The employment tribunal in Kubilius v Kent Food Ltd ET 3201960/2020 has given judgment on whether dismissing an employee on the grounds of gross misconduct, for not wearing a face mask, was fair.
Facts of the case
Mr Kubilius had been employed by Kent Food Ltd since 25 July 2016 as a Class 1 driver. He was based in Basildon and 90% of his role was driving to and from the Tate & Lyle’s (T&L) Thames refinery site. Kent Food Ltd’s handbook requires its employees to:
T&L implemented a requirement that all staff should wear face masks at their Thames Refinery site. This was only a temporary requirement caused by COVID-19 and therefore T&L did not update their written site rules. However, all visitors were issued with face masks on arrival to the site.
On 21 May 2020 Mr Kubilius attended the T&L site. He was provided with a face mask and given a copy of the site rules. Whilst waiting in his vehicle for his paperwork, with his window down, Mr Kubilius was seen not wearing his face mask. A T&L employee gestured to Mr Kubilius to wear his face mask, but Mr Kubilius did not acknowledge the gesture. The T&L employee approached the vehicle and requested he put the mask on.
Mr Kubilius refused on the grounds that he was in his vehicle. The T&L employee explained the importance of wearing a face mask and the site rules require him to wear one. Mr Kubilius refused again. A manager of T&L approached the vehicle and explained he was required to wear the face mask as per the site rules and that they were in place to protect people on the site. Mr Kubilius refused again.
He was told that if he does not wear the face mask then he will be banned from the T&L Site. Mr Kubilius said there is no legal requirement for him to do so and refused. He left the site as his paperwork had been provided to him.
T&L sent an email to Kent Food Ltd informing them that their driver had been banned from the site on the grounds of non-compliance with health and safety rules. Mr Kubilius told Kent Food ltd that he had done nothing wrong, there is nothing in the site rules on wearing masks, he was only not wearing the mask when he was in his vehicle and it is not against the law to not wear a face mask.
An investigation was performed by Kent Food Ltd. Mr Kubilius was interviewed and provided a written statement. He admitted the T&L employees came up to him and request he wear his mask. However, he continued to maintain he did nothing wrong. T&L provided statements; their version of events did not change either. The investigating officer thought there was a disciplinary case to answer and was referred on. A disciplinary hearing invite was subsequently sent and there was one single allegation of misconduct.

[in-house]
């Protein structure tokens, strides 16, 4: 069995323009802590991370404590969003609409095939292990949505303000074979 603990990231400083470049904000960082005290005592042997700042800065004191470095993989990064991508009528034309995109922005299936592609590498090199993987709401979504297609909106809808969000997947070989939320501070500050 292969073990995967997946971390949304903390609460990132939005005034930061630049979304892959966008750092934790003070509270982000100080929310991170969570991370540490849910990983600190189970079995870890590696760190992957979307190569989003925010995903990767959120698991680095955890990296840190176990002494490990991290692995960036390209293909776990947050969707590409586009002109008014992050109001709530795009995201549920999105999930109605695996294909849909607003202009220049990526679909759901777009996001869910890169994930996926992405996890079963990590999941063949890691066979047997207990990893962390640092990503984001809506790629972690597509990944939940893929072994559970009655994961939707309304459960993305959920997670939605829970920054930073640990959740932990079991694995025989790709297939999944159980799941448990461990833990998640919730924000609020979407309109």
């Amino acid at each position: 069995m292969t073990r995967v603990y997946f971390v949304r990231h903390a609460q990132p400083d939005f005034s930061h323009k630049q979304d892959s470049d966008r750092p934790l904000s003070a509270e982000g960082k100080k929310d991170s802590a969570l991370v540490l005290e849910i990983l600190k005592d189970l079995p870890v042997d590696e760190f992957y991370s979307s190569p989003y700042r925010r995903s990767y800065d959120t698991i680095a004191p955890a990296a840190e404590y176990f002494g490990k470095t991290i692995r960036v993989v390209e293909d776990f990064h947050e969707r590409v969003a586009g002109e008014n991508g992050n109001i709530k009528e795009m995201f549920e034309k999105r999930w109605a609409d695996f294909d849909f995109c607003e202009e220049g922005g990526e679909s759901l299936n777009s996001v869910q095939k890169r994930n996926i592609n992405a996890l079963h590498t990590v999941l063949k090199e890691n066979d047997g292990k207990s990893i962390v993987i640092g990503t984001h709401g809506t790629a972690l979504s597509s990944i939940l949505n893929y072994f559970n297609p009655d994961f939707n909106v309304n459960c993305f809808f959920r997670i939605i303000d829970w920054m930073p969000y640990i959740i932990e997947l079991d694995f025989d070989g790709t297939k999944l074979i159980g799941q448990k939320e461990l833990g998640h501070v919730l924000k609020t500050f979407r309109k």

“Failure to follow a Health and Safety Instruction from staff on a supplier’s premises, regarding the current requirement to wear a face mask when on site.”
A senior member of Kent Food Ltd believed it would be best for everyone if T&L rescinded the decision to ban Mr Kubilius. He approached T&L and asked them to rescind the decision. T&L refused and maintained their decision was the correct one to take and was justified.
The disciplinary hearing officer interviewed Mr Kubilius and his version of events did not change. He continued to believe he had done nothing wrong. The disciplinary hearing officer adjourned and considered the outcome. The disciplinary hearing officer thought the allegation of misconduct was established and it was a serious breach requiring dismissal with notice pay.
Employees, with qualifying service, have the right to not be unfairly dismissed. A potential fair reason for dismissal is conduct. For the employer to rely on this ground they will need to demonstrate that:
Once an employer proves there is a fair reason for dismissal, they will need to show that there was procedural fairness; and that the decision to dismiss was within the band of reasonable responses.
If employers follow the ACAS code of practice on disciplinary and grievance procedures, then the procedure will likely always be fair. The uncertainty for unfair dismissal is whether the decision to dismiss was within the band of reasonable responses.
In Kubilius v Kent Food Ltd the tribunal found that the reason to dismiss the employee was because of misconduct. They found there was procedural fairness. The employment judge held that the decision to dismiss was within the band of reasonable responses as: -
This is a first instance decision which means that the decision is not binding on other tribunals. However, this case does show what will be within the reasonable band of responses available to an employer. It is important to note that it was the combination of key relationship, loss of faith and site ban which meant the decision to dismiss was within the band of reasonable responses. Had it not been for the site ban then dismissal may not have been within the band of reasonable responses.
It is likely there will be further tribunal decisions on whether dismissing an employee for not wearing a face mask is fair. This is because the Government has not made it mandatory for employees to wear face masks in all workplaces. Face masks are not considered PPE either. For advice on masks in the workplace, including exemptions and discrimination issues, contact our employment team.